Back to square one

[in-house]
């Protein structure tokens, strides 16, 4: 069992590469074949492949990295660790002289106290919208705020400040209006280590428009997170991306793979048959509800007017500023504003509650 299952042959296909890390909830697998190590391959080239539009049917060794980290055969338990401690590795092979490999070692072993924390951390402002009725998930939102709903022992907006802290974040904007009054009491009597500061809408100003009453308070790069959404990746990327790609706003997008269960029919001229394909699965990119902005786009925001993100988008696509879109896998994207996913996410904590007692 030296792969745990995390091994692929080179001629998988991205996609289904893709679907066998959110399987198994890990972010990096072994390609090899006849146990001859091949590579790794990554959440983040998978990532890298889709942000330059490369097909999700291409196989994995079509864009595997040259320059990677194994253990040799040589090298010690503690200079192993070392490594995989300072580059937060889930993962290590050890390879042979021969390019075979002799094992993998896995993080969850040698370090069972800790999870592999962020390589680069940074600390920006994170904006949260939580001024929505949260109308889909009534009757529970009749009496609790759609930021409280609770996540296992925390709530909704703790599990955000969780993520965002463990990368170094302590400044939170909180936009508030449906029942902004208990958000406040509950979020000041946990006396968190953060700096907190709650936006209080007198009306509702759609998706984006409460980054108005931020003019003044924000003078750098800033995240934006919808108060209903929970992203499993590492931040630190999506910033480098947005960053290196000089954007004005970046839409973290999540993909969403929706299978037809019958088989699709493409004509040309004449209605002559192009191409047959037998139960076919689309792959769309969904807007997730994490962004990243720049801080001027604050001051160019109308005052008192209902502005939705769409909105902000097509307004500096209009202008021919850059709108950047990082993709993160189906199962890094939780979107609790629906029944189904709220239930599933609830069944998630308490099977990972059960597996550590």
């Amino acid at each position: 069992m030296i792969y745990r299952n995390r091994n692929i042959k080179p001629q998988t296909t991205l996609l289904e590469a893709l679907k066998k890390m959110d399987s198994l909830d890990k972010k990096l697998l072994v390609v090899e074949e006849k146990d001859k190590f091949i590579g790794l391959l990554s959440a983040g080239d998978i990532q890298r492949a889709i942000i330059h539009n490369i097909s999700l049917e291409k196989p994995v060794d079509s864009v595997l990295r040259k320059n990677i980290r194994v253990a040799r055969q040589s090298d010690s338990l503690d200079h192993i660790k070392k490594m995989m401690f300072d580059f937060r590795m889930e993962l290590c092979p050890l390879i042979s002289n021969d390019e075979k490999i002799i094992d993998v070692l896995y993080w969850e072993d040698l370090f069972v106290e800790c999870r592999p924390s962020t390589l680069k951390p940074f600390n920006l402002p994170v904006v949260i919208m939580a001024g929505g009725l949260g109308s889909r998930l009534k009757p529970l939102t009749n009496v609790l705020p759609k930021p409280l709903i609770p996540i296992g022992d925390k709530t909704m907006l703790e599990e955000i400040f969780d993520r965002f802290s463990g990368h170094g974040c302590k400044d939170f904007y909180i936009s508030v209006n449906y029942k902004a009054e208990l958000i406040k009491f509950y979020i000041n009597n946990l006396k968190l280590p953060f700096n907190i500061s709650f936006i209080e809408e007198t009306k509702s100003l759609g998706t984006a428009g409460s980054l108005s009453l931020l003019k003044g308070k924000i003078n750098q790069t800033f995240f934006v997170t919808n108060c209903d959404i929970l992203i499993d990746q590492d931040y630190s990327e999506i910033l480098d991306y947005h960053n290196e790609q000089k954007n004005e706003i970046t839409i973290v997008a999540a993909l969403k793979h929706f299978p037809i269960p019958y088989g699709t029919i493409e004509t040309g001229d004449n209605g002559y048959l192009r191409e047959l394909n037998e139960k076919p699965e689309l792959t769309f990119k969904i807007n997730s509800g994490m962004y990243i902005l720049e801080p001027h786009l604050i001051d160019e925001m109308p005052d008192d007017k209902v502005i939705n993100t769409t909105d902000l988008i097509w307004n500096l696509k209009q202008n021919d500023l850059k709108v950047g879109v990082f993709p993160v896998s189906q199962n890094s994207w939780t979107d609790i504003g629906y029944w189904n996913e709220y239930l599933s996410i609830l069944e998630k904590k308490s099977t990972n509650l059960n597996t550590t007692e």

Means to start again from the beginning and despite the many claims that the expression is British, the first citation is American from the Economic Journal (1952) where the writer specifically mentioned that readers were often “penalised by having to go back to square one in an intellectual game of snakes and ladders.” Although this is the first appearance of the expression in print, the consensus among etymologists is that the origin is unknown. The two theories about the origin that are most often put forward are both dubious and unproven. The first theory is that it derives from early BBC (British Broadcasting Corporation) radio broadcasts for football matches in the 1920s, where the football pitch was divided into eight squares. A diagram of these eight squares was actually printed in the Radio Times on a number of occasions from 1927 onwards and the squares were indeed used by radio commentators to help listeners follow play during broadcasts. However, the expression back to square one was never used in any commentary, nor would it make any sense in this context as back to the beginning. The second theory is that it derives from either snakes and ladders or hopscotch. Unfortunately, in snakes and ladders, no board sending a player back to square one has yet been found, nor is there any such penalty in the game of hopscotch. Until further evidence is forthcoming, the origin of this expression remains obscure.